Our congenital heart surgery program received the highest rating from the Society of Thoracic Surgeons. Newborns to teenagers benefit from our robust program.
Programs and research
UW Health Kids offers specialized clinics and programs to treat children of all ages, including babies whose heart issue is detected before birth. Our specialists care for children with heart defects from birth through their toddler and teenage years. Many patients continue their care with us as adults.
You can be confident in the care your child will receive. National organizations rank our program among the best in the country. Our outcomes show that our patients do better than others when compared to others across the nation.
Our programs and clinics
We screen and diagnose heart conditions before birth. We partner with you to develop a care plan for birth, any procedure or surgery that may be required, as well as your child’s ongoing heart care.
We care for people affected with inherited or genetic conditions such as:
We treat genetic (passed through families) heart rhythm disorders.
We evaluate and care for children and teenagers with fainting (syncope) dizziness and POTS (postural orthostatic tachycardia syndrome).
We care for children with risk factors for early heart disease. We help kids reduce or get rid of risk factors, like high cholesterol, that may cause heart disease.
We care for children diagnosed with, or at risk for, Wolff-Parkinson-White syndrome, which affects the heart’s electrical system.
We care for adults born with heart conditions. We have a program to help kids transition to adult care.
Partners in care
Many diseases and disorders can affect your child’s heart. To ensure your child gets the very best heart care, we work with doctors across other UW Health clinics and programs. The clinics and programs we partner with include:
UW Health Kids Brain Care Clinic
UW Health Kids Metabolic Syndrome Clinic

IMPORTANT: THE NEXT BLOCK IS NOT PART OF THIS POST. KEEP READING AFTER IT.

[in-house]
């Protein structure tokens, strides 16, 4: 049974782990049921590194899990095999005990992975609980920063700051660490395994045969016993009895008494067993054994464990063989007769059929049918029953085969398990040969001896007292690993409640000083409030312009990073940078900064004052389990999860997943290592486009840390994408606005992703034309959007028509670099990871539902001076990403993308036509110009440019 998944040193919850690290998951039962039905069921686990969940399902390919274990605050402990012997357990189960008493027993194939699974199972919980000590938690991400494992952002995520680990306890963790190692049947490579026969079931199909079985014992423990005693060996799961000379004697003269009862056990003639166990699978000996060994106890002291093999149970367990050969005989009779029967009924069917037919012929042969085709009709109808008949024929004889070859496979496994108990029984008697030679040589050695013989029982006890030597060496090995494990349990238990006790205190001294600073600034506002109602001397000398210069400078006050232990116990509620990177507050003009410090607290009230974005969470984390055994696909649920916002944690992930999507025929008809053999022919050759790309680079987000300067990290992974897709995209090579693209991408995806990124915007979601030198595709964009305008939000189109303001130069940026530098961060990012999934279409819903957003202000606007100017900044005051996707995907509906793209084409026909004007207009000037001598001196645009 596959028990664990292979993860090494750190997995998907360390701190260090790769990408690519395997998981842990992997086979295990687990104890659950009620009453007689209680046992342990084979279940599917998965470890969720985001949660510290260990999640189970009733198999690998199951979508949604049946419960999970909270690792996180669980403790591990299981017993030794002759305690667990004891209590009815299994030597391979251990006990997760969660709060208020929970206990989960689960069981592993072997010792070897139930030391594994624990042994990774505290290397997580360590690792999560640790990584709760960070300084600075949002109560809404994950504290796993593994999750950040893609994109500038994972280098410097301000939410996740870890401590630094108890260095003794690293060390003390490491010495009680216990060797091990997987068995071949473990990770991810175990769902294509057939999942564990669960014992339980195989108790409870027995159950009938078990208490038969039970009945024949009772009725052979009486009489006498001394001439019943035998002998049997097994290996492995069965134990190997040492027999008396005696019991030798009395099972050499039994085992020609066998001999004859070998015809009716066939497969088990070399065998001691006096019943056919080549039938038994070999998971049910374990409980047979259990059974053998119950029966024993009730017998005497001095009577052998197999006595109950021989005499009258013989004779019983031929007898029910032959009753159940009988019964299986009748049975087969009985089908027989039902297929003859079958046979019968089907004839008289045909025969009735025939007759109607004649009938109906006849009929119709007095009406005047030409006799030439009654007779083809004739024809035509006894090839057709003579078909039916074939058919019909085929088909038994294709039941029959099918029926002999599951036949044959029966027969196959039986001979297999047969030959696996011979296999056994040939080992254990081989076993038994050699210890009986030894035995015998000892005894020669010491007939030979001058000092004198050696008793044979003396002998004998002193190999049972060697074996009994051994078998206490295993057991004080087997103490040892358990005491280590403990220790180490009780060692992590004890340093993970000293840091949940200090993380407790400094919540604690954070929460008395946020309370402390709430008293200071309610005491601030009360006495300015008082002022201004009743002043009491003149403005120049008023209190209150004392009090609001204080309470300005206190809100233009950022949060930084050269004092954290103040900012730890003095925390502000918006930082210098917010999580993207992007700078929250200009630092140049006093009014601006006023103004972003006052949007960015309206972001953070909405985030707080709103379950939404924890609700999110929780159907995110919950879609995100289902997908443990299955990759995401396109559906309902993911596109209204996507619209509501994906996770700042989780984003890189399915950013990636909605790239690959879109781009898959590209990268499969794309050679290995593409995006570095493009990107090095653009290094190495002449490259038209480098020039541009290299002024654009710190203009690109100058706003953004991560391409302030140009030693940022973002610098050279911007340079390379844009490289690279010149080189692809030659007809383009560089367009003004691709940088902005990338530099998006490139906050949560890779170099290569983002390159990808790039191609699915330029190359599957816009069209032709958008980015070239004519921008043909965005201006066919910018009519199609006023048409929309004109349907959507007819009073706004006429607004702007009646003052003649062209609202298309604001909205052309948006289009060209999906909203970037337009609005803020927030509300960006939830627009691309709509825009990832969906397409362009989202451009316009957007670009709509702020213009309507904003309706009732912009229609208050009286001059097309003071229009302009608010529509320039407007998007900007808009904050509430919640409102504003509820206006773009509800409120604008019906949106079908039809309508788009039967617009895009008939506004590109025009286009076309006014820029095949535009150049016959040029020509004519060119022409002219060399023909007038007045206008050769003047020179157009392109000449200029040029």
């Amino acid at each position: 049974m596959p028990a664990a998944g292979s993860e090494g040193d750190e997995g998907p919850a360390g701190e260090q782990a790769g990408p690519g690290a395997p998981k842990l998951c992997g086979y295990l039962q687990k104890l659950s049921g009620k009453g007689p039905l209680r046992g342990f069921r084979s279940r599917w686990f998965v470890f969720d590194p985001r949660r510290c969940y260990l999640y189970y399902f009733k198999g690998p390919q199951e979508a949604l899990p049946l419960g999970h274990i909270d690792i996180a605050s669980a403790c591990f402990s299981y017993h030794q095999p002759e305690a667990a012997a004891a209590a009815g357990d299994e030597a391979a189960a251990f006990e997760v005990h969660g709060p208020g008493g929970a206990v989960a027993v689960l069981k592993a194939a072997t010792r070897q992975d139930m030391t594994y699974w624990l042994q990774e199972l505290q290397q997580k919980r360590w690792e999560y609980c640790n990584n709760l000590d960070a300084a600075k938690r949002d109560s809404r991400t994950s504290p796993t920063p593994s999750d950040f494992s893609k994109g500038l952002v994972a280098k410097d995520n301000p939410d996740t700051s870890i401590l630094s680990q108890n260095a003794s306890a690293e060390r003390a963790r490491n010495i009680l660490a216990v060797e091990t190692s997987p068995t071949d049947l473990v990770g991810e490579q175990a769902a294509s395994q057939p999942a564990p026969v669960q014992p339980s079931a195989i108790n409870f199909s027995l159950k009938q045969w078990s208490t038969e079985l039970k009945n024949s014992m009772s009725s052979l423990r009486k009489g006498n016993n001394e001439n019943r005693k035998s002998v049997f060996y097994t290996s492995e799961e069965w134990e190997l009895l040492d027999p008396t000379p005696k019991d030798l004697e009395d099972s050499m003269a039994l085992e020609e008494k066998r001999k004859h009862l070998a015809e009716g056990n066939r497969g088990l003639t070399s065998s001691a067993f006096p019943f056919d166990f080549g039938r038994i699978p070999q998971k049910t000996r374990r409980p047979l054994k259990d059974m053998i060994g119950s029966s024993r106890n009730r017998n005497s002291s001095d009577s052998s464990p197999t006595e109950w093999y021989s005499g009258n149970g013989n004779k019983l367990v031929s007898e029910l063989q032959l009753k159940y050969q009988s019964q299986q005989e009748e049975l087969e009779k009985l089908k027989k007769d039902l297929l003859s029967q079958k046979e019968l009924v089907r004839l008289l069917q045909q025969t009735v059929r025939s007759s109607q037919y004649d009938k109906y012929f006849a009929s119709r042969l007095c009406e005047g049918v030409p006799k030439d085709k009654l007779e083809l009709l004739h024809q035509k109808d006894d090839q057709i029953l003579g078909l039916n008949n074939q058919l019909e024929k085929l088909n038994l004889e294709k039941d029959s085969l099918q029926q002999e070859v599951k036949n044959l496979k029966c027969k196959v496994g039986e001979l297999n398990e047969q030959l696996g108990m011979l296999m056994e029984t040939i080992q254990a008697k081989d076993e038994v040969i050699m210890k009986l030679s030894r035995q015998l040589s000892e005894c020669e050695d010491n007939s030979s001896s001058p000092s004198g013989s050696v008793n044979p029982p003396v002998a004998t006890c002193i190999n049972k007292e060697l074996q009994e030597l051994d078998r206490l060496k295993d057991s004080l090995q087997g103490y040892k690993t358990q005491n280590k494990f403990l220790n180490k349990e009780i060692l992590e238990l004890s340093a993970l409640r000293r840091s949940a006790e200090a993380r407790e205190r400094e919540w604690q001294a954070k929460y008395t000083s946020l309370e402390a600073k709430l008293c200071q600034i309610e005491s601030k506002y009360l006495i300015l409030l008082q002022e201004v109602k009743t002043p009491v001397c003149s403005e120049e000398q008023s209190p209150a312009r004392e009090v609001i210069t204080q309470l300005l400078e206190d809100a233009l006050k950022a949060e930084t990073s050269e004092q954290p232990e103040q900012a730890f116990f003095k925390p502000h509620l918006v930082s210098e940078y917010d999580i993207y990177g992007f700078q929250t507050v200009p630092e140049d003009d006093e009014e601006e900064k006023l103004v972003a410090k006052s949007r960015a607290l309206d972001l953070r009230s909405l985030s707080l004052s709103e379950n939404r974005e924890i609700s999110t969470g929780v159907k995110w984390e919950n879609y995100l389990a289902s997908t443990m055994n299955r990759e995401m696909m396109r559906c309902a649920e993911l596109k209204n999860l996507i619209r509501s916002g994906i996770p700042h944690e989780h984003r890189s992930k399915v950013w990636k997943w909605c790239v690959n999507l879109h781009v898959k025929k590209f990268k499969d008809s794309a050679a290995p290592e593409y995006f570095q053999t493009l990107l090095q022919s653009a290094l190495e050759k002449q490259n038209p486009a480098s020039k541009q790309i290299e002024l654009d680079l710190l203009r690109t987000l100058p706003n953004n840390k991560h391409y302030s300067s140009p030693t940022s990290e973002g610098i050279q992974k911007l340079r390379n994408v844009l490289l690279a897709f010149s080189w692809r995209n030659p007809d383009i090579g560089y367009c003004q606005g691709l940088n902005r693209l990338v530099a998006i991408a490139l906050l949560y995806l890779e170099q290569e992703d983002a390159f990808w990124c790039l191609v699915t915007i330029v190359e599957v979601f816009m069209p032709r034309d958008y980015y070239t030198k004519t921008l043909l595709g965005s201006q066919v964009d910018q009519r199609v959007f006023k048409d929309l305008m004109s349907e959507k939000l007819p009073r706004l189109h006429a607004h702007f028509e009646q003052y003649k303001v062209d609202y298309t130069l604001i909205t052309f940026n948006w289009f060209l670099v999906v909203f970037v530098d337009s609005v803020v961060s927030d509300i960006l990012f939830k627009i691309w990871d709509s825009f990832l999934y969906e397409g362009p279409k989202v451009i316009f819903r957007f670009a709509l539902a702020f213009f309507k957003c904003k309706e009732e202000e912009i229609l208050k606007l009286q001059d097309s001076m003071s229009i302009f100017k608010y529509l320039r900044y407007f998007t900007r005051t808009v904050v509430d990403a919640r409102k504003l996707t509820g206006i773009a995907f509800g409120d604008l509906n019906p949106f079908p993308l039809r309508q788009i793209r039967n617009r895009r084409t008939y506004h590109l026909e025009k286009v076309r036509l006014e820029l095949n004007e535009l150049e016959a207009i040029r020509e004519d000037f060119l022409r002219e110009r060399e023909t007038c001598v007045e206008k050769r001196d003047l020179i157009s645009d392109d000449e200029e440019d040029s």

UW Health Kids Neuromuscular Disorders Clinic
UW Health Kids Pulmonary Hypertension Clinic
Turner Syndrome Clinic
Conditions and treatments
Care for every heart
Some children are born with a heart condition. These heart conditions are called congenital. Children can also develop heart conditions as they age. These are called acquired heart conditions. Heart conditions can also be inherited — or passed down from family members.
Conditions we treat
UW Health Kids heart specialists treat a full range of congenital and acquired heart conditions. With some highly specialized services, care might not be available at all of our clinic locations in Wisconsin and Illinois.
High LDL (low-density lipoprotein)
Familial hypercholesterolemia (inherited high cholesterol in children)
Low HDL (high-density lipoprotein)
Anomalous coronary artery
Atrial septal defect (ASD)
Atrioventricular canal defect (AV canal)
Bicuspid aortic valve (BAV)
Coarctation of the aorta
Coronary artery fistula
Double inlet left ventricle (DORV)
Hypoplastic heart syndrome (left and right)
Interrupted aortic arch
Left ventricular outflow tract obstruction
Mitral valve prolapse
Partial anomalous pulmonary venous return (PAPVR)
Patent ductus arteriosus (PDA)
Pulmonary stenosis (PS)
Pulmonary valve regurgitation
Sano shunt procedure
Sinus of Valsalva aneurysms
Tetralogy of Fallot (TOF)
Total anomalous pulmonary venous return (TAPVR)
Transposition of the great arteries (TGA)
Ventricular septal defect (small to large)
Usually a heart has two working ventricles (pumping chambers). A child may be born with only one ventricle that works well enough to pump blood.
Catecholaminergic polymorphic ventricular tachycardia (CPVT)
Heart block (first degree, Mobitz type I, Mobitz type II and third degree)
Long QT syndrome (inherited arrhythmia)
Premature atrial contractions (PAC)
Premature ventricular contractions (PVC)
Supraventricular tachycardia (SVT)
Ventricular tachycardia (VT)
Wolff-Parkinson-White syndrome (WPW)
Arrhythmogenic right ventricular dysplasia (ARVD)
Fainting (syncope) and dizziness
Innocent heart murmur
Patent foramen ovale (PFO)
Peripheral pulmonic stenosis (PPS)
Postural orthostatic tachycardia syndrome (POTS)
Treatments and diagnostic tools
If your child is diagnosed with a heart condition, the care team will discuss if any treatment is needed. Your child may not need any treatment, or they may need medication, surgery or a catheterization procedure.